The design of a capture-ready power plant depends on the type and size of the plant being developed and the type of capture being considered (see Sidebar, “Carbon-Capture Options”). Capture readiness involves a range of technical options with varying costs. At a minimum, it means leaving space for the capture equipment and access to potential underground CO2 storage.
One issue for plant developers is pre-investment, that is, the amount of money that can be spent during the planning and construction of the original plant without capture. For the most part, this pre-investment involves over-sizing equipment and adding more stringent emission controls than originally needed. Analyses show that only relatively low levels of pre-investment financially are viable, but this depends upon the expectations of the cost of CO2 emissions (e.g., in an emissions-trading program) and how soon CCS would need to be implemented.6 Expectations for higher costs of CO2 emissions and nearer-term needs increase the value of pre-investment.
A number of studies have considered the modifications necessary to make a plant capture ready. Several definitions of “capture-ready” power plants have been proposed and these vary in specificity. Perhaps the best known definition is given in a study by the IEA Greenhouse Gas R&D Programme which, along with detailed design studies of several types of plants, developed a preliminary definition of capture readiness as a starting point for discussion:7
A CO2 capture-ready power plant is a plant which can include CO2 capture when the necessary regulatory or economic drivers are in place. The aim of building plants that are capture ready is to avoid the risk of “stranded assets” or “carbon lock in.”
Developers of capture-ready plants should take responsibility for ensuring that all known factors in their control that would prevent installation and operation of CO2 capture have been eliminated. These might include:
• A study of options for CO2 capture retrofit and potential pre-investments;
• Inclusion of sufficient space and access for the additional plant that would be required; and
• Identification of a reasonable route to CO2 storage.
Competent authorities involved in permitting power plants should be provided with sufficient information to judge whether the developer has met these criteria.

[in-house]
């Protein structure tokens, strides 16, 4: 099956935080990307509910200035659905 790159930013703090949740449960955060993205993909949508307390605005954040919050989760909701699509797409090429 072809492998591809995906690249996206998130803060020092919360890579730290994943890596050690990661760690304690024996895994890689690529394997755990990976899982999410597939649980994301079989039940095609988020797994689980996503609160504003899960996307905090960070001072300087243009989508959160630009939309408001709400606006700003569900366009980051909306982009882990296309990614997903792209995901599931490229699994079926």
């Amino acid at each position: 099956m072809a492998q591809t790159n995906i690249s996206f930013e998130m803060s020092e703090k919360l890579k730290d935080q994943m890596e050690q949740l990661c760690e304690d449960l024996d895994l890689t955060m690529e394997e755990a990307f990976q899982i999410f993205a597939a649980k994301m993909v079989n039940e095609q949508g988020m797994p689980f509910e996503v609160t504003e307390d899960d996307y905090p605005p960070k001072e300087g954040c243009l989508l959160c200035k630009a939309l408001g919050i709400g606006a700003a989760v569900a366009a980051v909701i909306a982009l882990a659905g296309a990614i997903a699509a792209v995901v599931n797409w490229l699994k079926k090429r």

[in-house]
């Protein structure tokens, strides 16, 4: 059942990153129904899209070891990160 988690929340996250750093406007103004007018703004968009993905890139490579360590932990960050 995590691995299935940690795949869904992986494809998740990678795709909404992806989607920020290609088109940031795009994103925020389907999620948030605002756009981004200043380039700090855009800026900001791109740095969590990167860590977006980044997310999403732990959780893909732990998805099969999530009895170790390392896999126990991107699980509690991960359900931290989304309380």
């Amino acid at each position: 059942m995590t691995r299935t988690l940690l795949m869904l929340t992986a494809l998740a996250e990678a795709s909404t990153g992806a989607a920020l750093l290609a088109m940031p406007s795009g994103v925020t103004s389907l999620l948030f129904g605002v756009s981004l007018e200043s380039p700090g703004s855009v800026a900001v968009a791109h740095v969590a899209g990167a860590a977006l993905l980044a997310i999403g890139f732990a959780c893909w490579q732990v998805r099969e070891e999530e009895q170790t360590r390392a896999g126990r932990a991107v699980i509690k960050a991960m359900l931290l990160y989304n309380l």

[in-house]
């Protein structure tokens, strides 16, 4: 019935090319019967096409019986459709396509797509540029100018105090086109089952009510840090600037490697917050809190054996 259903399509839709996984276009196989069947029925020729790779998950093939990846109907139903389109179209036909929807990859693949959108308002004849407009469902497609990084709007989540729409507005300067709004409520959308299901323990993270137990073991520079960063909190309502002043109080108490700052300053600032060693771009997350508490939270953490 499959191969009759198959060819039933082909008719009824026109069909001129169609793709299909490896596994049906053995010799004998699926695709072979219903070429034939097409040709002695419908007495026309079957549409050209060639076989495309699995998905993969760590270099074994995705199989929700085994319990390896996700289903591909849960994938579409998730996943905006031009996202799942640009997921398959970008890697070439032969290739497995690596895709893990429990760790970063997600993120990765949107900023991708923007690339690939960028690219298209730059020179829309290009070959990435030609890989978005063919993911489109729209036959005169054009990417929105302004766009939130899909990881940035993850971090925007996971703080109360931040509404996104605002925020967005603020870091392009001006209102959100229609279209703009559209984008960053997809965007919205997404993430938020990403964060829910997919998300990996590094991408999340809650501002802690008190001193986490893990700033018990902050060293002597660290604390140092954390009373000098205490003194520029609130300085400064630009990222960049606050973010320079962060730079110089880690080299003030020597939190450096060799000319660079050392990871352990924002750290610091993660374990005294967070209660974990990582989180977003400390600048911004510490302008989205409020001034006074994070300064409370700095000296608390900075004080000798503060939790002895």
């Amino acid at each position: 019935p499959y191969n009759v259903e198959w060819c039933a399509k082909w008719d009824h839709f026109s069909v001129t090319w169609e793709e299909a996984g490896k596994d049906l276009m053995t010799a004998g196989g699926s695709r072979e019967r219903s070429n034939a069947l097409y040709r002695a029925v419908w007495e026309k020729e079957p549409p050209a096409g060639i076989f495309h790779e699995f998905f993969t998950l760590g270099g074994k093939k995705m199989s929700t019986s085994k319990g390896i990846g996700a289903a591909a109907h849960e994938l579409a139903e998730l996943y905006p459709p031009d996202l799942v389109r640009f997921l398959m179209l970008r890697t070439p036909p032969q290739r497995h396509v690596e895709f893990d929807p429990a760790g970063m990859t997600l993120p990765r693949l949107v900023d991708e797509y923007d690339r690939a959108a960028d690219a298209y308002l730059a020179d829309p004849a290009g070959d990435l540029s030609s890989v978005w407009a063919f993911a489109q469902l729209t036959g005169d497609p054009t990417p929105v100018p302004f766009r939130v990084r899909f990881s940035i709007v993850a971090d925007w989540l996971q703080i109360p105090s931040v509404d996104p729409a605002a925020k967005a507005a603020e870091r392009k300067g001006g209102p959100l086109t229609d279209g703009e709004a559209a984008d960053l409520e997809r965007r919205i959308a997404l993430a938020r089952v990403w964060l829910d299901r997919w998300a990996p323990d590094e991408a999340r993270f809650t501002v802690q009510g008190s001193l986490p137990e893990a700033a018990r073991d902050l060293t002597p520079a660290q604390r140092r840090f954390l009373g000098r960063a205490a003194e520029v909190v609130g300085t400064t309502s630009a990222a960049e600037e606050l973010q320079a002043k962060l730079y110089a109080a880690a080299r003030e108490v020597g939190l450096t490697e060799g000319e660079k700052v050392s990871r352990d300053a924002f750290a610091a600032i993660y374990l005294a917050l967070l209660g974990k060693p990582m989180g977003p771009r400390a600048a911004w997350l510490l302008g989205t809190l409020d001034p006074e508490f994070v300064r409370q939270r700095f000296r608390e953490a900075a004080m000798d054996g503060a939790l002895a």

The questions of exactly what criteria should be met and what constitutes “sufficient information” remains open.
Claims of the capture readiness of proposed new coal-fired power plants have met considerable skepticism. Many observers see capture readiness as a delaying tactic. They question whether the implied commitment to capture CO2 is real, or see capture- readiness proposals as evidence that CCS is not a viable option. In particular, they assert that plant developers make no clear commitment actually to install CCS at a specified later date, that financing of the CCS retrofit is not certain, and that what makes a plant capture ready may not be much at all.
Some argue that power plants should be required to implement storage immediately and that enough is already known to implement it.8 They argue that CCS is ready, but this argument is based primarily on an assessment of only the storage component of CCS.9 That argument, moreover, does nothing to address the very real technical, regulatory and financial hurdles currently facing power generators considering CCS.
The result of this skepticism is that proposed capture-ready coal plants face much the same opposition as other coal plants and many proposals for such plants have been abandoned. Given today’s concerns about climate change, claims that plants are capture ready might not be enough for many proposed plants to survive the permitting and regulatory process. In most cases, something more specific and certain is needed. Capture-committed power plants can fill that need by providing the additional assurance that regulators want.
A capture-committed power plant would be a new power plant that adequately has been demonstrated to be technically capable of, and financially committed to, implementing CCS at a specified later date. In order for proposed power plants to be considered capture committed, plant developers would be required to meet five criteria:
• Make a substantial but affordable financial commitment to CCS from an early date;
• Make a binding, legal commitment to implement capture by a date certain;
• Demonstrate a clear technical path for each of the components of CCS;
• Acquire all the necessary permits and rights to implement CCS; and
• In states with integrated-resource planning, show how any reductions in net generation capacity or energy due to CCS would be made up for.
Meeting these criteria can provide confidence that CCS can and will be put into operation. Making the concept of capture-committed power plants a reality will require actions by state regulators and perhaps legislation at both the state and federal level, including mitigating some of the risks taken by the plant owner.
Capture-committed plants also would expedite the development of CCS because they would facilitate the development of designs, planning techniques and regulations for CCS. Such plants would be ideal platforms for future pilot and demonstration plants.